Great Read Alouds: Good food
Picture books about food are something everyone relates to. These book engage children in the world around them and pique their curiosity. Readers learn about traditional foods other families eat and enjoy. Some books even share recipes to try at home. Let's dig into some of my top picks.
Soul Food Sunday written by Winsome Bingham & illustrated by C. G. Esperanza
"With each step, the narrator gives it his all in a rhythmic, pleasingly repetitive text, and Granny warmly approves. Perfectly suited to be shared with both those of the culture and those looking on." ―Kirkus Reviews
Fry Bread written by Kevin Noble Maillard & illustrated by Juana Martinez-Neal
“Through the story and the book's beautiful pictures, Kevin Noble Maillard and Juana Martinez-Neal capture the complexity of native identity.” ―Graham Lee Brewer, NPR
Thank You, Omu! by Oge Mora
The smell of hot thick red stew fills the entire neighborhood with its delicious aroma. Omu welcomes neighbors to enjoy a bowl, and by doing so she has nothing left for herself. The reader notices her generosity, and the unexpected rewards of sharing. This story is also available as a Hoopla video and in Spanish ¡Gracias, Omu!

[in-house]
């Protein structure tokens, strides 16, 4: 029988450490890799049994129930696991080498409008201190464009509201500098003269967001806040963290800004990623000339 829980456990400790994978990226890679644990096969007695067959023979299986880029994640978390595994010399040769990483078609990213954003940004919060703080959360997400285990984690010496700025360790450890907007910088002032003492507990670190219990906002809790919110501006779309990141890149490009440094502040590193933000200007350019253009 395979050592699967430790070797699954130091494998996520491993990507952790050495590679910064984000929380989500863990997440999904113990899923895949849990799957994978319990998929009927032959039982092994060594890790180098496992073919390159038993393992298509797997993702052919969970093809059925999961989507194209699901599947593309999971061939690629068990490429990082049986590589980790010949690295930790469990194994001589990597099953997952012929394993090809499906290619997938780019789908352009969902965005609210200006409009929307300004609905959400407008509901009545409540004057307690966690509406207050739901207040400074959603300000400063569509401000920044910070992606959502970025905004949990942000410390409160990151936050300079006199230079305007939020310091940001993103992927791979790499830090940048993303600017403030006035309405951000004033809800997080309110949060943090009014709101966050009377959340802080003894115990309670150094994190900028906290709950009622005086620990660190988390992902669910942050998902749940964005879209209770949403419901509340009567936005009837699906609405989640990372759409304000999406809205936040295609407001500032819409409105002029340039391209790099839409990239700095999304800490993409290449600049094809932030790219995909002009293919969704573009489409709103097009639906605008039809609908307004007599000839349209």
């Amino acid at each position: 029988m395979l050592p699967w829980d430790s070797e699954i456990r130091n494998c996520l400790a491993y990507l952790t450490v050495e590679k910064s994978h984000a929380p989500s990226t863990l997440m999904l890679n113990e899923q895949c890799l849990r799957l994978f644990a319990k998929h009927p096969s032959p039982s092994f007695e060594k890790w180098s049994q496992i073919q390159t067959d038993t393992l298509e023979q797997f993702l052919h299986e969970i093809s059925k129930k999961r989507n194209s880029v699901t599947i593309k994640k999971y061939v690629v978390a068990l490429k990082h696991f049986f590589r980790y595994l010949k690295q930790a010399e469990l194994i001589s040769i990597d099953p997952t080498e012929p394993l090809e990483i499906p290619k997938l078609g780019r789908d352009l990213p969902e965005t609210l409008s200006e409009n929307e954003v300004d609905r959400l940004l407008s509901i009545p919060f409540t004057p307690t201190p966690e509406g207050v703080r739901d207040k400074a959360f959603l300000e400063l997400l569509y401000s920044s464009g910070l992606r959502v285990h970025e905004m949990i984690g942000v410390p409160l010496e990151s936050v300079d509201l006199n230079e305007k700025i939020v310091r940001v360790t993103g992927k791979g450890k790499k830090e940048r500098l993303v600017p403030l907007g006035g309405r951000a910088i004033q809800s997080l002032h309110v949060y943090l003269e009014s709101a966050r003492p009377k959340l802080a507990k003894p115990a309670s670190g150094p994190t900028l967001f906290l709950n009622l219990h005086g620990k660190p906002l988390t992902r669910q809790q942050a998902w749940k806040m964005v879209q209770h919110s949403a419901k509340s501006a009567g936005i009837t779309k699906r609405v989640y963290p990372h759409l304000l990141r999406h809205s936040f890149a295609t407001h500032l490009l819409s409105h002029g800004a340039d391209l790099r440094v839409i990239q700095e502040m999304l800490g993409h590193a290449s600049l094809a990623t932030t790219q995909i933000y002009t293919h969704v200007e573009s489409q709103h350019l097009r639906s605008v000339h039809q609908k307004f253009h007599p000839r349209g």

"A lovely story of giving and community founded in Nigerian culture. Delectable." ―Kirkus Reviews, starred review
Let Me Fix You a Plate by Elizabeth Lilly
"The journey is told on multiple levels across pictures and text that entice readers, like the mouthwatering portrayals of home-cooked meals prepared and served by two extended families and two cultures. Lilly’s loose yet warm illustration style, awash in a rainbow of colors and textures, captures the love in these families. . . . A storytelling feast for the whole family, no matter where you live."—Kirkus Reviews, Starred Review
Dinner on Domingos written by Alexandra Katona & illustrated by Claudia Navarro
“Navarro’s joyful illustrations are filled with movement and bright, happy colors, capturing the boisterous reunions in an accessible and humorous way . . . An ebullient celebration of family and the rituals that bring a family together.” –Kirkus Reviews